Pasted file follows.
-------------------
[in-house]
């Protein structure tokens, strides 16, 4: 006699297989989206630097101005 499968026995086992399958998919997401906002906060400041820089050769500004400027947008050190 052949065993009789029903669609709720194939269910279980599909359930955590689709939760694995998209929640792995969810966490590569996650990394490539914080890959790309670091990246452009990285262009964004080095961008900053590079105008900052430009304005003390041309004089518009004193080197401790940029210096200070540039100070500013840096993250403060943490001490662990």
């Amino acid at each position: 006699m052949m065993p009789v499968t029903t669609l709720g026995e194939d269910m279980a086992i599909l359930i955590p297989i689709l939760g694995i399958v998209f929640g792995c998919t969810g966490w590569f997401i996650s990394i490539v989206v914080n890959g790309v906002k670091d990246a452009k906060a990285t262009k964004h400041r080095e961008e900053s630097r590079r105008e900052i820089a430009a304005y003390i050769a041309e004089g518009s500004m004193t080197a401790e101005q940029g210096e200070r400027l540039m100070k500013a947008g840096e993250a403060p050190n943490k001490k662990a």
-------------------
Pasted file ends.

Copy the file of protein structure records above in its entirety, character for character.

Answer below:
[in-house]
């Protein structure tokens, strides 16, 4: 006699297989989206630097101005 499968026995086992399958998919997401906002906060400041820089050769500004400027947008050190 052949065993009789029903669609709720194939269910279980599909359930955590689709939760694995998209929640792995969810966490590569996650990394490539914080890959790309670091990246452009990285262009964004080095961008900053590079105008900052430009304005003390041309004089518009004193080197401790940029210096200070540039100070500013840096993250403060943490001490662990």
């Amino acid at each position: 006699m052949m065993p009789v499968t029903t669609l709720g026995e194939d269910m279980a086992i599909l359930i955590p297989i689709l939760g694995i399958v998209f929640g792995c998919t969810g966490w590569f997401i996650s990394i490539v989206v914080n890959g790309v906002k670091d990246a452009k906060a990285t262009k964004h400041r080095e961008e900053s630097r590079r105008e900052i820089a430009a304005y003390i050769a041309e004089g518009s500004m004193t080197a401790e101005q940029g210096e200070r400027l540039m100070k500013a947008g840096e993250a403060p050190n943490k001490k662990a």